By Ben Rosario
Why are the Senators so afraid of itemizing their P190-billion amendment to the proposed P3.757-trillion national budget?
COOP-NATCCO Party-List Rep. Anthony Bravo had this to say Friday amid the impasse between House of Representatives members and Senators on the budget’s approval at the Bicameral Conference Committee level.
“The senators kept on saying that their amendments were institutional and not individual amendments. If that is so, then why are they so afraid of itemizing their amendments? Dahil ba sa makikita ng publiko yung mga isinali nila o isinaksak nila na bilyung-bilyon piso na amendments, o programa, proyekto ay nakapaloob sa congressional districts?” Bravo, a member of the House contingent on the Bicam, said in a press conference before House media.
(Is it because the public will find out that they inserted billions worth of amendments, programs and projects within the congressional districts?)
“Take note, senators have no congressional districts. Though they may have come from the districts before they came into their position. However there are legislative representatives who are taking care of their districts,” the congressman said.
The P190-billion budget insertion that senators admitted to and dubbed “institutional amendments” during the Bicam meeting Tuesday with their House counterparts remain a lump sum, which based on a 2013 Supreme Court (SC) decision is “pork barrel,” or simply pork.
Pork used to refer to lawmakers’ discretionary funds, and was very prone to corruption. As such, it was outlawed by the SC.
To combat this, solons’ projects have to be itemized or individually specified in the National Expenditure Progam (NEP), which is enacted into the General Appropriations Act (GAA) by Congress (House and Senate).
Bravo somewhat echoed his fellow House members’ sentiments when he declared along with a tinge of sarcasm: “Kung sa House galing ang amendments, ano ho ang tawag ng publiko, including the Senate? Pork ho yan. Kapag galing ho sa Senate ano ang tawag nila? Institutional amendments po iyan.”
(If the amendments come from the House, what do the public and Senate call it? That’s pork. If it comes from the Senate, what do they call it? Those are institutional amendments.)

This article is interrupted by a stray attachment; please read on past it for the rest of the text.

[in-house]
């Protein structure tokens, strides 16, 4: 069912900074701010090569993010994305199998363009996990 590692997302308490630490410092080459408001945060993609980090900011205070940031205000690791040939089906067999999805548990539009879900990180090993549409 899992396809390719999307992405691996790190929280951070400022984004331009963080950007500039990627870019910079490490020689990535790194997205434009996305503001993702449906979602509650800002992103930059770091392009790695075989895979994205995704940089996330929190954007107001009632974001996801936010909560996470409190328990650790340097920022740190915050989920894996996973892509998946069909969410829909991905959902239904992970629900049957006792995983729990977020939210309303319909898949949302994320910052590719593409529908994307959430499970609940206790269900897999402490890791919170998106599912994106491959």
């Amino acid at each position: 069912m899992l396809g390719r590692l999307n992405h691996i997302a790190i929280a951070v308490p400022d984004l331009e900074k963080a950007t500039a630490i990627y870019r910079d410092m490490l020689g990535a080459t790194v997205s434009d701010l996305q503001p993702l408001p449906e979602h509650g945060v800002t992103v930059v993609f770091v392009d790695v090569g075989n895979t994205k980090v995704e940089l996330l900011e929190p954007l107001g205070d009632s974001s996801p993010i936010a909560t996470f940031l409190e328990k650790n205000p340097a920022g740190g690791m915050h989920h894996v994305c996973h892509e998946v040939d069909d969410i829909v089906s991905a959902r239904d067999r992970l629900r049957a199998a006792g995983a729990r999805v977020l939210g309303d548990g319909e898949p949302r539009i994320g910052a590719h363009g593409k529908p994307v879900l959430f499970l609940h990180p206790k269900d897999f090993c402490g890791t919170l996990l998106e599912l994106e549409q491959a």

The House had received flak–specifically from Senator Panfilo Lacson–for its supposed budget insertion of P51 billion in the stalled budget.
“During the Bicameral session, Senator Lacson repeatedly told congressmen that he respects the solons’ desire to bring projects to their congressional districts and nobody from the conferees coming from the Senate said otherwise. They were in unison…they were in agreement that it wasn’t pork,” Bravo said.
He then pointed to Lacson’s latest statement describing the budget as pork-laden.
“Now we are confused. We read in the newspaper about Senator Lacson’s sudden turnaround. Nagbago ho ang kanyang posisyon. Dahil ba sa na-open natin or nabuksan yung mga sinasabi insertion na galing sa kabila? (His position changed. Is it because we’ve opened the insertions coming from the other side?)”
Recalling Tuesday’s Bicam meeting, Bravo said the senators refused to submit their list of individual amendments to the budget “despite our insistence.”
“When pressed for the list of individual amendments, the senators cancelled the scheduled Bicam session. As if on cue, Senate President Tito Sotto threatened to pull out the Bicam and made public his push for a reenacted budget.
“The House conferees did not budge, with [Appropriations Committee Chairman Rolando] Andaya [Jr.] saying that the House does not agree on a reenacted budget. We want a new budget for 2019,” the Minority Bloc congressman said.
Bravo talked about the dangers of having a reenacted budget this year. “It will affect Build, Build, Build and it surely pull down the economic situation.”
Asked what would happen if the Senate stands pat on its position, he said: “We cannot proceed if they won’t agree [to a new budget].”